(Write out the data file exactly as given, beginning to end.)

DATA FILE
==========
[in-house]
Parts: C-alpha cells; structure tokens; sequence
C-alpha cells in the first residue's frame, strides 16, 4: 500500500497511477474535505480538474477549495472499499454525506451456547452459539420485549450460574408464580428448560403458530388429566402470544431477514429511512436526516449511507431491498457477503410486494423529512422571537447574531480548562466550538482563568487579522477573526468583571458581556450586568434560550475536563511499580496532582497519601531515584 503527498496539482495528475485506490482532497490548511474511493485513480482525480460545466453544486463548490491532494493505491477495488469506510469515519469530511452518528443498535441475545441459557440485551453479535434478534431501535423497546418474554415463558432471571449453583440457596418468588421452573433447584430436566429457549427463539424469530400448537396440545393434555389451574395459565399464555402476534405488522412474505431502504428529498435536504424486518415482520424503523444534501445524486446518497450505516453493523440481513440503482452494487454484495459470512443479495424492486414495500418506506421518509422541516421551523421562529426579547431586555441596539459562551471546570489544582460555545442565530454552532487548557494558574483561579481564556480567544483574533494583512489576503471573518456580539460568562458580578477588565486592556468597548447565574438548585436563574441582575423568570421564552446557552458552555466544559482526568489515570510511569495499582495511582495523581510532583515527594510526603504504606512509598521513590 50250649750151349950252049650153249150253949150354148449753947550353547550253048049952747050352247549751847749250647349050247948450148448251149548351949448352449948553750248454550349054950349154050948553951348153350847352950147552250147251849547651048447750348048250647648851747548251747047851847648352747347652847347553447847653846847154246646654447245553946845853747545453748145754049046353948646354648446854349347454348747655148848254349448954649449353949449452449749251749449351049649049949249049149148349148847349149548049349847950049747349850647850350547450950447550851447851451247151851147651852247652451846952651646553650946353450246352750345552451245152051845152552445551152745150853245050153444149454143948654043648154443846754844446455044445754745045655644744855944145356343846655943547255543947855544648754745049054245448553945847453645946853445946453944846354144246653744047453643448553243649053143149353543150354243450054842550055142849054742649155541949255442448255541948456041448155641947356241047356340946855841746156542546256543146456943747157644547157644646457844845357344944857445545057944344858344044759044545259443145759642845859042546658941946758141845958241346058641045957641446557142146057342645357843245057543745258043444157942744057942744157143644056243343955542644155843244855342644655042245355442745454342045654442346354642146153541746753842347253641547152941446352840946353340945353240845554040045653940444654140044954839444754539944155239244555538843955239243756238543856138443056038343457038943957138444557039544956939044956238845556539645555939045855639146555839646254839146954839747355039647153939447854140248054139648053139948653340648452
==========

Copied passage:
[in-house]
Parts: C-alpha cells; structure tokens; sequence
C-alpha cells in the first residue's frame, strides 16, 4: 500500500497511477474535505480538474477549495472499499454525506451456547452459539420485549450460574408464580428448560403458530388429566402470544431477514429511512436526516449511507431491498457477503410486494423529512422571537447574531480548562466550538482563568487579522477573526468583571458581556450586568434560550475536563511499580496532582497519601531515584 503527498496539482495528475485506490482532497490548511474511493485513480482525480460545466453544486463548490491532494493505491477495488469506510469515519469530511452518528443498535441475545441459557440485551453479535434478534431501535423497546418474554415463558432471571449453583440457596418468588421452573433447584430436566429457549427463539424469530400448537396440545393434555389451574395459565399464555402476534405488522412474505431502504428529498435536504424486518415482520424503523444534501445524486446518497450505516453493523440481513440503482452494487454484495459470512443479495424492486414495500418506506421518509422541516421551523421562529426579547431586555441596539459562551471546570489544582460555545442565530454552532487548557494558574483561579481564556480567544483574533494583512489576503471573518456580539460568562458580578477588565486592556468597548447565574438548585436563574441582575423568570421564552446557552458552555466544559482526568489515570510511569495499582495511582495523581510532583515527594510526603504504606512509598521513590 50250649750151349950252049650153249150253949150354148449753947550353547550253048049952747050352247549751847749250647349050247948450148448251149548351949448352449948553750248454550349054950349154050948553951348153350847352950147552250147251849547651048447750348048250647648851747548251747047851847648352747347652847347553447847653846847154246646654447245553946845853747545453748145754049046353948646354648446854349347454348747655148848254349448954649449353949449452449749251749449351049649049949249049149148349148847349149548049349847950049747349850647850350547450950447550851447851451247151851147651852247652451846952651646553650946353450246352750345552451245152051845152552445551152745150853245050153444149454143948654043648154443846754844446455044445754745045655644744855944145356343846655943547255543947855544648754745049054245448553945847453645946853445946453944846354144246653744047453643448553243649053143149353543150354243450054842550055142849054742649155541949255442448255541948456041448155641947356241047356340946855841746156542546256543146456943747157644547157644646457844845357344944857445545057944344858344044759044545259443145759642845859042546658941946758141845958241346058641045957641446557142146057342645357843245057543745258043444157942744057942744157143644056243343955542644155843244855342644655042245355442745454342045654442346354642146153541746753842347253641547152941446352840946353340945353240845554040045653940444654140044954839444754539944155239244555538843955239243756238543856138443056038343457038943957138444557039544956939044956238845556539645555939045855639146555839646254839146954839747355039647153939447854140248054139648053139948653340648452